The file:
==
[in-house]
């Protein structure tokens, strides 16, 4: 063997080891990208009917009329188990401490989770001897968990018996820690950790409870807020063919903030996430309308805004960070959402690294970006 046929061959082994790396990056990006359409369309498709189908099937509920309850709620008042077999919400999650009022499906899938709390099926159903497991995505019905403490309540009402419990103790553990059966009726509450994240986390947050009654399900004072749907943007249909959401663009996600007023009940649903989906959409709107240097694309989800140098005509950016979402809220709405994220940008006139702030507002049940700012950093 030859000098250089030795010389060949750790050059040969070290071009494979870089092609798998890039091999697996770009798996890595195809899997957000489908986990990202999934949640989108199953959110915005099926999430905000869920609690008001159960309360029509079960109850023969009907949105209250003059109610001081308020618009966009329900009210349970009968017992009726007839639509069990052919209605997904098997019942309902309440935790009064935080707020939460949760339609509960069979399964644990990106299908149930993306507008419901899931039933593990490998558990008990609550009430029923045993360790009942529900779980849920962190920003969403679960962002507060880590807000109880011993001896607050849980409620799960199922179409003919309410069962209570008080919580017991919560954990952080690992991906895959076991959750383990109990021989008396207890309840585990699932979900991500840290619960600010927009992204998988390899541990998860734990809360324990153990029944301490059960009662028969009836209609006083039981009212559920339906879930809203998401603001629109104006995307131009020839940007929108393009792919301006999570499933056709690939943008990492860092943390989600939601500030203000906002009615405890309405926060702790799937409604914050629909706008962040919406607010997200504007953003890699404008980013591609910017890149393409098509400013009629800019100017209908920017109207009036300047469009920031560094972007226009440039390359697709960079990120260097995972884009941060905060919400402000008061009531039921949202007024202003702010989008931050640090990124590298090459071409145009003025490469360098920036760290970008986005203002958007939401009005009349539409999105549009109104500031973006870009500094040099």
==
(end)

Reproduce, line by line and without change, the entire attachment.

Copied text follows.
[in-house]
């Protein structure tokens, strides 16, 4: 063997080891990208009917009329188990401490989770001897968990018996820690950790409870807020063919903030996430309308805004960070959402690294970006 046929061959082994790396990056990006359409369309498709189908099937509920309850709620008042077999919400999650009022499906899938709390099926159903497991995505019905403490309540009402419990103790553990059966009726509450994240986390947050009654399900004072749907943007249909959401663009996600007023009940649903989906959409709107240097694309989800140098005509950016979402809220709405994220940008006139702030507002049940700012950093 030859000098250089030795010389060949750790050059040969070290071009494979870089092609798998890039091999697996770009798996890595195809899997957000489908986990990202999934949640989108199953959110915005099926999430905000869920609690008001159960309360029509079960109850023969009907949105209250003059109610001081308020618009966009329900009210349970009968017992009726007839639509069990052919209605997904098997019942309902309440935790009064935080707020939460949760339609509960069979399964644990990106299908149930993306507008419901899931039933593990490998558990008990609550009430029923045993360790009942529900779980849920962190920003969403679960962002507060880590807000109880011993001896607050849980409620799960199922179409003919309410069962209570008080919580017991919560954990952080690992991906895959076991959750383990109990021989008396207890309840585990699932979900991500840290619960600010927009992204998988390899541990998860734990809360324990153990029944301490059960009662028969009836209609006083039981009212559920339906879930809203998401603001629109104006995307131009020839940007929108393009792919301006999570499933056709690939943008990492860092943390989600939601500030203000906002009615405890309405926060702790799937409604914050629909706008962040919406607010997200504007953003890699404008980013591609910017890149393409098509400013009629800019100017209908920017109207009036300047469009920031560094972007226009440039390359697709960079990120260097995972884009941060905060919400402000008061009531039921949202007024202003702010989008931050640090990124590298090459071409145009003025490469360098920036760290970008986005203002958007939401009005009349539409999105549009109104500031973006870009500094040099």